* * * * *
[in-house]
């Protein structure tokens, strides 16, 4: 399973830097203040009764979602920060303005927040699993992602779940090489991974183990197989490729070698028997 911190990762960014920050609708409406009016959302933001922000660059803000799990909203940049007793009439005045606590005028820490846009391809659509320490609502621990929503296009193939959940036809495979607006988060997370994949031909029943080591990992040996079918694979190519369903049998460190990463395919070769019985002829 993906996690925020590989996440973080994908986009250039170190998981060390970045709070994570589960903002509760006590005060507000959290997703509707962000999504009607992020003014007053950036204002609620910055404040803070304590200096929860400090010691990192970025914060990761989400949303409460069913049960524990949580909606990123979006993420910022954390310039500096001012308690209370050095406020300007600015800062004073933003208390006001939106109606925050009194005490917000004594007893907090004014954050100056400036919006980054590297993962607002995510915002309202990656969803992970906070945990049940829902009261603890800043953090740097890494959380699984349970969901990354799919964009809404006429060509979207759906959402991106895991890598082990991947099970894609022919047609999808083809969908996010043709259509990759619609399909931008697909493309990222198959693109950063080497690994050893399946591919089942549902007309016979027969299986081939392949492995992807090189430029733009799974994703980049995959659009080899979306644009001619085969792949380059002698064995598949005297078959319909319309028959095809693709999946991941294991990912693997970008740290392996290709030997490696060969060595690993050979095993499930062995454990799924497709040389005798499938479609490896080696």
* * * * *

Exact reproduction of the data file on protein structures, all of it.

[in-house]
């Protein structure tokens, strides 16, 4: 399973830097203040009764979602920060303005927040699993992602779940090489991974183990197989490729070698028997 911190990762960014920050609708409406009016959302933001922000660059803000799990909203940049007793009439005045606590005028820490846009391809659509320490609502621990929503296009193939959940036809495979607006988060997370994949031909029943080591990992040996079918694979190519369903049998460190990463395919070769019985002829 993906996690925020590989996440973080994908986009250039170190998981060390970045709070994570589960903002509760006590005060507000959290997703509707962000999504009607992020003014007053950036204002609620910055404040803070304590200096929860400090010691990192970025914060990761989400949303409460069913049960524990949580909606990123979006993420910022954390310039500096001012308690209370050095406020300007600015800062004073933003208390006001939106109606925050009194005490917000004594007893907090004014954050100056400036919006980054590297993962607002995510915002309202990656969803992970906070945990049940829902009261603890800043953090740097890494959380699984349970969901990354799919964009809404006429060509979207759906959402991106895991890598082990991947099970894609022919047609999808083809969908996010043709259509990759619609399909931008697909493309990222198959693109950063080497690994050893399946591919089942549902007309016979027969299986081939392949492995992807090189430029733009799974994703980049995959659009080899979306644009001619085969792949380059002698064995598949005297078959319909319309028959095809693709999946991941294991990912693997970008740290392996290709030997490696060969060595690993050979095993499930062995454990799924497709040389005798499938479609490896080696």